How are federal government contracts different from contracts between commercial firms?

Get Legal Help Today

secured lock Secured with SHA-256 Encryption

Jeffrey Johnson is a legal writer with a focus on personal injury. He has worked on personal injury and sovereign immunity litigation in addition to experience in family, estate, and criminal law. He earned a J.D. from the University of Baltimore and has worked in legal offices and non-profits in Maryland, Texas, and North Carolina. He has also earned an MFA in screenwriting from Chapman Univer...

Full Bio →

Written by Jeffrey Johnson
Insurance Lawyer Jeffrey Johnson

UPDATED: Aug 18, 2012

Advertiser Disclosure

It’s all about you. We want to help you make the right legal decisions.

We strive to help you make confident insurance and legal decisions. Finding trusted and reliable insurance quotes and legal advice should be easy. This doesn’t influence our content. Our opinions are our own.

Editorial Guidelines: We are a free online resource for anyone interested in learning more about legal topics and insurance. Our goal is to be an objective, third-party resource for everything legal and insurance related. We update our site regularly, and all content is reviewed by experts.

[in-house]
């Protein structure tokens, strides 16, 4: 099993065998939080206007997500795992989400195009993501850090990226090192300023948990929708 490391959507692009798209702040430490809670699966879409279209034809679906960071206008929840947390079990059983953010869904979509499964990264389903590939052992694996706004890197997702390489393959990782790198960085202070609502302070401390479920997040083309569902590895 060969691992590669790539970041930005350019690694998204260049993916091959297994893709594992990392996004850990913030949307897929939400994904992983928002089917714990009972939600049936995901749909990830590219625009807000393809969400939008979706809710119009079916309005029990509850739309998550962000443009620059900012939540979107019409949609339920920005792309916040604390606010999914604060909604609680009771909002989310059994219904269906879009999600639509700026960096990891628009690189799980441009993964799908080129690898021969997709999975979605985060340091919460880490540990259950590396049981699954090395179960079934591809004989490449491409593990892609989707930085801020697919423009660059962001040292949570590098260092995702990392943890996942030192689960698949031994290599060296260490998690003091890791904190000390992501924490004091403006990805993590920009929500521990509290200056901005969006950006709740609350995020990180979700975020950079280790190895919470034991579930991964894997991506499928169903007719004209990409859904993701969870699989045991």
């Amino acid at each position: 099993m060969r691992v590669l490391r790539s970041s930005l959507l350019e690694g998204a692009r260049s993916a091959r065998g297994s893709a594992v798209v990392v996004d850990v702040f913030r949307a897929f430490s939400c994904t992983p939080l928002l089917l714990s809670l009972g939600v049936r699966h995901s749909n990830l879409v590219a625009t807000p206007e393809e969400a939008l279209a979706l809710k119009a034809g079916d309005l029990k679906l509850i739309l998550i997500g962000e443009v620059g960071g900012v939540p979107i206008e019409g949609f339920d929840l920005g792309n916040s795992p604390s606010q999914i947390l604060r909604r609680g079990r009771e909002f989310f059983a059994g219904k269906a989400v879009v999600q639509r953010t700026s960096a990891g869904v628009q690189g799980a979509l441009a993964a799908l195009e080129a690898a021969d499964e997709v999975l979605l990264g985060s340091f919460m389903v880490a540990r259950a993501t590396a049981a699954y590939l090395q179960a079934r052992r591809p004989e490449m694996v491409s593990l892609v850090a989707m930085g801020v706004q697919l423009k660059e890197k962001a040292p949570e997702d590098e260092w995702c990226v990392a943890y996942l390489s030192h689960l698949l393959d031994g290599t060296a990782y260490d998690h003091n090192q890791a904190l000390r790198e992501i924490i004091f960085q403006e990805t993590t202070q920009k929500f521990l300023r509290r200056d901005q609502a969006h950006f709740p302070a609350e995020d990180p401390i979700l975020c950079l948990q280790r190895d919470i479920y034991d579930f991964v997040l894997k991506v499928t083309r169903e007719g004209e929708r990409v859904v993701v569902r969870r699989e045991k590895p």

Federal government contracts have many similarities to private commercial firm contracts, but there are some distinct differences, too. Namely, contracts for federal government organizations contain several highly-specialized regulations and requirements that are much stricter and more precise than any language found in a typical commercial contract. This is because, quite simply, a government group is acting not on its own behalf, but on behalf of the public (with public funds and public interest at stake), and thus its actions must be held to a high standard so that they can stand up to possible scrutiny.

There are many differences between government contracts and commercial contracts. Commercial firms, by definition, are in business to profit, and contracts between these firms can basically be dictated by whatever they want. The terms of commercial contracts, as long as they aren’t illegal or against public policy, do not need to satisfy anyone except those engaging in the contract. The federal government, on the other hand, is answering to a much larger and less personal audience, so government contracts reflect this.

The specific regulations in government contracts are not just there to create a high standard of behavior. Government contracts are also designed to create transparency, meaning they attempt to make actions–and the reasoning behind those actions–blatant and clear to anyone who is familiar with the agreed upon terms. This is to discourage suspicion of other motives and to show the public, who is funding the government’s actions, how their money is being spent.

Further, the special rules for government contracts prevent government personnel from engaging in wasteful or inefficient practices, while directing private firms to be fair in their dealings with the government.

Government contracts are complex, so if you are entering into a government contract, it’s imperative that you follow guidelines closely in order to ensure your interests are protected. As such, it’s a good idea to consult with a lawyer before signing any government contract.

Get Legal Help Today

Find the right lawyer for your legal issue.

secured lock Secured with SHA-256 Encryption